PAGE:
Then she brought us over to a very odd item and she told us that it was an old washing machine that still had all the working parts. I was offered all of these items because she thought that her parents would be happy to see it go to somebody who could appreciate the history. She had offered it back to the owners of Gold Point but they had refinished the post office and made it into the museum and all of the pieces would not fit.

In September we were made the proud new owners of the Gold Point Post Office and all of this is now in our garage. Randy and I go out everyday and look upon this majestic piece of history and know how fortunate we are to be able part of it’s journey. If anyone would like to come see these items we would love to share it with you. Please call first. The washing machine is for sale if anyone is interested.

We have become good friends with the seller and keep in touch to this day. If you are reading this, Joan, Thank you so much!!!!! For more information on Gold Point read: Gold Point History

Pam Selenak (FOHBC Public Relations Director) *Visit the FOHBC web site for Pams information.

Hi Pam,

What a wonderful article! Photo’s were fantastic also. I started to cry because my parents would have really liked this article and I know they are very pleased! Their store which had a museum was in Stanton on Beach Blvd down the street from Hobby City . it was called “Rock and Relics”. I am going to Santa Monica today, I will call you later. Thank’s again for the wonderful article.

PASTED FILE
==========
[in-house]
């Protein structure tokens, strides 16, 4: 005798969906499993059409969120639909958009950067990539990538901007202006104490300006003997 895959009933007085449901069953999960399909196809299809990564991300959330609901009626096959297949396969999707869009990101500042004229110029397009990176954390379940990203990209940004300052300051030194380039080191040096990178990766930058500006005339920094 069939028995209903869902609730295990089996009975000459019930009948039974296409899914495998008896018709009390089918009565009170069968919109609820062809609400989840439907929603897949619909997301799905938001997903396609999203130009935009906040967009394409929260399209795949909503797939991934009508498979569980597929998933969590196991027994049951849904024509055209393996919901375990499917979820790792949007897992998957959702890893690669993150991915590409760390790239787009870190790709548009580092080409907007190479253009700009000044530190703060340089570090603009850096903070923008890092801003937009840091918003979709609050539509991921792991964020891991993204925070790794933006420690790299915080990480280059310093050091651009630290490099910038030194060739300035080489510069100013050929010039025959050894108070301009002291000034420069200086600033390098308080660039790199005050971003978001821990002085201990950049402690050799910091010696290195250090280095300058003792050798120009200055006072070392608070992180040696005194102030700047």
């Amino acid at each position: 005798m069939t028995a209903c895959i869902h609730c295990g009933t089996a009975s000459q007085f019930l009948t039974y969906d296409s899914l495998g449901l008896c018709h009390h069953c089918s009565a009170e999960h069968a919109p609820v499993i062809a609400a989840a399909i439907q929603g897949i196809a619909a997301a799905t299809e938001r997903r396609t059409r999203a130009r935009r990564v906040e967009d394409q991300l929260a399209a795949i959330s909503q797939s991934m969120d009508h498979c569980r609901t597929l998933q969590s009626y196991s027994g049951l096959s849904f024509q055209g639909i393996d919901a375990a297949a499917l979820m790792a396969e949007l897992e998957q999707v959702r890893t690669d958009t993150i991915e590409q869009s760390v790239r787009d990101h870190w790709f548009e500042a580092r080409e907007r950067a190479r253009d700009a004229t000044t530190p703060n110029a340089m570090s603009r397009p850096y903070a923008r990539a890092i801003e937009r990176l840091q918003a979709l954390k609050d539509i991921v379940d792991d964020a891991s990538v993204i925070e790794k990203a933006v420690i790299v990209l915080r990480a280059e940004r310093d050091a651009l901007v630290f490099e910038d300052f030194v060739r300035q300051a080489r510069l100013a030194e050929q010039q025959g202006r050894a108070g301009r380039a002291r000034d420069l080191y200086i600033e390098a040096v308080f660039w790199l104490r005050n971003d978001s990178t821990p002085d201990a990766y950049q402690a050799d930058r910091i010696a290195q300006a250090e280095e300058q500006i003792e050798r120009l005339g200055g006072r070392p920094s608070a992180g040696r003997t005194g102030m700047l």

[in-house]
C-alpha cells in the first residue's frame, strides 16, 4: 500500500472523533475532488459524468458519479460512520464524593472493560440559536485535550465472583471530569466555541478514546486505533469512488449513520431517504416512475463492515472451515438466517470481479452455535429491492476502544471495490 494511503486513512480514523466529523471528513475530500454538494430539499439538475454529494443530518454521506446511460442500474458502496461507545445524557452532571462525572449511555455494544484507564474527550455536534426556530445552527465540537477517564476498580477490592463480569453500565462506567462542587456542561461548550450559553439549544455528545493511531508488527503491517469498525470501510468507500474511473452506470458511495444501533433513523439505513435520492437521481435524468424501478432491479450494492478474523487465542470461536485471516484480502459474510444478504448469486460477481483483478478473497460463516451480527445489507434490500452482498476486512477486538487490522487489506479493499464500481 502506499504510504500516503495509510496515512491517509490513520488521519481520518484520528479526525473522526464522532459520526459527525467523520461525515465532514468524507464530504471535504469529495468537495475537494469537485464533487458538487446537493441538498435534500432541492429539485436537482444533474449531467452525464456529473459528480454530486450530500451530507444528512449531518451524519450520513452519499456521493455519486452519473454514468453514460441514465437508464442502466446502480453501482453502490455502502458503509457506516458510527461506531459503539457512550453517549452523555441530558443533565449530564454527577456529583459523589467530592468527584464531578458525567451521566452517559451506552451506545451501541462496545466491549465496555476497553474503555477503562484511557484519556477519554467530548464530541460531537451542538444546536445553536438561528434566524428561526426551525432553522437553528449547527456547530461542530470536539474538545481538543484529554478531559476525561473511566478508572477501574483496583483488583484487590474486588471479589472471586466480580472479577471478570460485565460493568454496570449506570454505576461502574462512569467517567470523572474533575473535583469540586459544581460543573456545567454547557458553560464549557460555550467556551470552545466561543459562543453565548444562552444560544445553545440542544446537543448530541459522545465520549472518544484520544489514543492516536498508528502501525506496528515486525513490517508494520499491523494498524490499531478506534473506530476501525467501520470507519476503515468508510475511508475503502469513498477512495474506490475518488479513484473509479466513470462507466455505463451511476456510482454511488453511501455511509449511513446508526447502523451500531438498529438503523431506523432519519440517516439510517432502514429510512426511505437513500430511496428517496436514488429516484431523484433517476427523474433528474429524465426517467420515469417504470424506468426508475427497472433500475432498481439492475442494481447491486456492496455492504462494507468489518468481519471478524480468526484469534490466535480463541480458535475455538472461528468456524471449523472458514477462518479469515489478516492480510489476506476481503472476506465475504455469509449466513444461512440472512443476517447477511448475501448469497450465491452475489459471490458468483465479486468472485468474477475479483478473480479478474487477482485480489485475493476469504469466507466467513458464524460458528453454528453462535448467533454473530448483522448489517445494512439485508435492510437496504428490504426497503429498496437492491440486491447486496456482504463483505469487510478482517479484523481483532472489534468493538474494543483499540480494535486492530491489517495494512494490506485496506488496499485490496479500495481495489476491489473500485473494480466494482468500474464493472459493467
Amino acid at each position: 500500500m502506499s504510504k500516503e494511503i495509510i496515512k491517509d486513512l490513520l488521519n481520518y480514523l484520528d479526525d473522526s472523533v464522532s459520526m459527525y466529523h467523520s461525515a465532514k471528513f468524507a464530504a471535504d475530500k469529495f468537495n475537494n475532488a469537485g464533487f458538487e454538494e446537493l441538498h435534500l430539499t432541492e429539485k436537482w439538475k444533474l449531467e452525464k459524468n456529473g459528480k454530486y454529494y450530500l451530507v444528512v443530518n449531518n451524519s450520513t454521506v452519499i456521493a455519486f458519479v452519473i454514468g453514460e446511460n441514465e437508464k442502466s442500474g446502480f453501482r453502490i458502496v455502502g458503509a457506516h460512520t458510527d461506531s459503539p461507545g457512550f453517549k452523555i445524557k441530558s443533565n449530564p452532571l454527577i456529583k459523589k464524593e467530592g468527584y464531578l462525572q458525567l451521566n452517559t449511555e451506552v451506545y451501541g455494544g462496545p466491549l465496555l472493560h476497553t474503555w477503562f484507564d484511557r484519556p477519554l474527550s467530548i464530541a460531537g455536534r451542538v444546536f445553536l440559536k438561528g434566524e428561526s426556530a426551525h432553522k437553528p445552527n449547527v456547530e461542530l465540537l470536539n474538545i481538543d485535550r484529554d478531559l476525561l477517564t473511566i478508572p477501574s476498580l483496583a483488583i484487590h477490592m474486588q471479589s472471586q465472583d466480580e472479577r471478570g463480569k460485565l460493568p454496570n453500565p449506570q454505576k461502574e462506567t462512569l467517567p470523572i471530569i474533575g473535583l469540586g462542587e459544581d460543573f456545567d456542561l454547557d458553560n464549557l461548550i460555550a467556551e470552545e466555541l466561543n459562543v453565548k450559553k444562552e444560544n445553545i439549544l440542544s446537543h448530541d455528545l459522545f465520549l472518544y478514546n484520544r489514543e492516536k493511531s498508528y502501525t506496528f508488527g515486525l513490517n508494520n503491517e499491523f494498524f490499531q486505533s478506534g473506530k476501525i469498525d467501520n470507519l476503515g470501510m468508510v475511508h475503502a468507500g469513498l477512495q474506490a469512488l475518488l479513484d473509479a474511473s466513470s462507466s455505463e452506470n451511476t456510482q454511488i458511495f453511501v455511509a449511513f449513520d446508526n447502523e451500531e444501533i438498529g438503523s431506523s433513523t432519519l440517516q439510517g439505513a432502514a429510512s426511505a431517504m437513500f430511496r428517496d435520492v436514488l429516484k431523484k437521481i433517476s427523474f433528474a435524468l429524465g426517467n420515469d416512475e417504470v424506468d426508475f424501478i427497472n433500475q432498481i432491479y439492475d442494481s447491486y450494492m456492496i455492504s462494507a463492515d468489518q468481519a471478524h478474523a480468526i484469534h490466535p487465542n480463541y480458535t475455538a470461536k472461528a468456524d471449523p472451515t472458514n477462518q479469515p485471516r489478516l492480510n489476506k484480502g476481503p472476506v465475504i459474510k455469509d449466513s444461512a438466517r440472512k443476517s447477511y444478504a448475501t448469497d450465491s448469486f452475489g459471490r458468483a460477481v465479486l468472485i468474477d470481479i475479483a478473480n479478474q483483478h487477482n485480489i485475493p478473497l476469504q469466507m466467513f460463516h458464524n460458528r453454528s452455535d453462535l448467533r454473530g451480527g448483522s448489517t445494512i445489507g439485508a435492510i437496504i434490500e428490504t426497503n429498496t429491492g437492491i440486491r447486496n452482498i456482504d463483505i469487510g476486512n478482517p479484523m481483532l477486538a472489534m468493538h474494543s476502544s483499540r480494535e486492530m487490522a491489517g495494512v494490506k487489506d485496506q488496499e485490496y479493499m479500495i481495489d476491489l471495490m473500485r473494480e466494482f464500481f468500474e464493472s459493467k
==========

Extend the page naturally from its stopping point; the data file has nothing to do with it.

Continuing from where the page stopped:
G O L D    P O I N T    P O S T    O F F I C E

T H E    W A S H I N G    M A C H I N E

About Ferdinand Meyer V

Ferdinand Meyer V is a native of Baltimore, Maryland and has a BFA in Fine Art and Graphic Design from the Kansas City Art Institute and School of Design. Ferdinand is the founding Principal of FMG Design, a nationally recognized design consultation firm. Ferdinand is a passionate collector of American historical glass specializing in bitters bottles, color runs and related classic figural bottles. He is married to Elizabeth Jane Meyer and lives in Houston, Texas with their daughter and three wonderful grandchildren. The Meyers are also very involved in Quarter Horses, antiques and early United States postage stamps. Ferdinand is the past 6-year President of the Federation of Historical Bottle Collectors and is one of the founding members of the FOHBC Virtual Museum.
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One Response to An eBay bottle leads to something much bigger!

  1. Froggy says:

    Very, very cool! Is this the start of a garage museum? Pam, I don’t envy you however, doing wash Monday morning with your “new” washing machine!